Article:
Two students killed, five injured in student
protests in western Ethiopia
By ABEBE ANDUALEM, Associated Press Writer
ADDIS ABABA, Ethiopia - Security forces battled with student protesters, leaving two dead and five
injured, in four cities in western Ethiopia, a regional official said Friday.
Juneidi Sado, the president of the autonomous Oromiya region, said elementary and high school
students "went on the rampage" in four cities this week, beginning in Ambo, 125 kilometers (80 miles)
west of the capital. The protests spread to three other cities along the main highway through Oromiya,
"The students first tried to stage a demonstration in Ambo without the necessary permits and then
stoned police and militia forces who had tried to stop the illegal demonstration," Juneidi said. "School
and other buildings ad vehicles were damaged during the clash with the security forces."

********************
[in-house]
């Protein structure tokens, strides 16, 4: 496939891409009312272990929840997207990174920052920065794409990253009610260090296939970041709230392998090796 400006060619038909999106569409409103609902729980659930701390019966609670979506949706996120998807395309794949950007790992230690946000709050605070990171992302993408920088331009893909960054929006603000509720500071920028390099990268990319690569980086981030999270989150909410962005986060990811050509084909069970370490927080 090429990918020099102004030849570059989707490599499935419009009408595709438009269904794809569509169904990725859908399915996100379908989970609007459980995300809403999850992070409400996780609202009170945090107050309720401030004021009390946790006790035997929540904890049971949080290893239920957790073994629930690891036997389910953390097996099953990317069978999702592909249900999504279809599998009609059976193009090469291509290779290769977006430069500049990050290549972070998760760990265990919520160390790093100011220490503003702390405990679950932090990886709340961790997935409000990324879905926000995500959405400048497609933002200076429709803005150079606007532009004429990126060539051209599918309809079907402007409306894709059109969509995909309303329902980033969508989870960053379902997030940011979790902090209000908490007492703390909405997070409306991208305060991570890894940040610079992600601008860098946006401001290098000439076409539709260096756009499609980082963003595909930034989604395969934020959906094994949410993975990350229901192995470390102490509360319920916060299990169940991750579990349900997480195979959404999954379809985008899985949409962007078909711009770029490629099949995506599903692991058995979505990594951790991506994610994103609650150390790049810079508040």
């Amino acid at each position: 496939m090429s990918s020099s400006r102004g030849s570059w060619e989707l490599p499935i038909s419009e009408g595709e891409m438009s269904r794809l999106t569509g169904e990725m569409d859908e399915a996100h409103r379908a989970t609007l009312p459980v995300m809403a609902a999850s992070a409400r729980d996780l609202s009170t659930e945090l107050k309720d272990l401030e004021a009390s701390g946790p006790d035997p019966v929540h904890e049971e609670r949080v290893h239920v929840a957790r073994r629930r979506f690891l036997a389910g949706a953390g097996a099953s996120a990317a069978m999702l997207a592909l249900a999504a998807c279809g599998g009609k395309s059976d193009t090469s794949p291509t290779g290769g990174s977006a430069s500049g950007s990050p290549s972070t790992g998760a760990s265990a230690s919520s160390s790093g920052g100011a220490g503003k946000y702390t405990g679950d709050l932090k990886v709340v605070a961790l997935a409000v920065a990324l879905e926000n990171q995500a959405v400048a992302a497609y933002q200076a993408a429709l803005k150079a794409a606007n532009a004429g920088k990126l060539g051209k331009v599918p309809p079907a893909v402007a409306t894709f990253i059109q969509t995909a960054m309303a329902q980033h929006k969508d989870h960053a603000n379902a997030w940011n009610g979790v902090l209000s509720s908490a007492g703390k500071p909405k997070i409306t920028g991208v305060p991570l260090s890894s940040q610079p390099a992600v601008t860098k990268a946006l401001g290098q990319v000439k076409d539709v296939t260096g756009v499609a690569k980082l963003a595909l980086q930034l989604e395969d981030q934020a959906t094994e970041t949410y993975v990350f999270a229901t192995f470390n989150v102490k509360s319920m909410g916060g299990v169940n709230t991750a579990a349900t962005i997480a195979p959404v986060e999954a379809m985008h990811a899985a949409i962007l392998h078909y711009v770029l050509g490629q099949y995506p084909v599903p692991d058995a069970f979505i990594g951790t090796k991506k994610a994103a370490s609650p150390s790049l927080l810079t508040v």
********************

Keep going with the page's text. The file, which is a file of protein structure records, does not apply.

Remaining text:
One student was injured in Ambo and five were arrested Monday, he added. Similar demonstrations
were held in Nekemt and Ghimbi and about 100 students were arrested in Nekemt. The last protest
was on Wednesday in Ghimbi.
"Two students were killed and four others were injured in Shambu when the students attempted to
disarm a police officer who had been hit by stones and was lying on the ground," he said.
The students were protesting what they consider the indifference of the regional and federal
governments to the plight of farmers in the region who have been hard hit by falling prices for coffee
and other agricultural products since October, he said. Juneidi claimed the opposition Oromo
Liberation Front, which has declared war on the government, was behind the student unrest.
"The OLF has been trying to infiltrate students, particularly high school students, to advance its hidden
agenda under various pretexts," he said, adding that those responsible would be hunted down and
It was impossible to reach the students or front officials because of poor telecommunications in
Juneidi said the government has reduced the tax on coffee from 56 to 15 Ethiopian cents (7 to 2 U.S.
cents) and was attempting to export more to the United States and other international markets. The
Oromiya administration has also earmarked 40 million birr (dlrs 4.5 million) to buy agricultural products
from the farmers to stabilize the market, he added.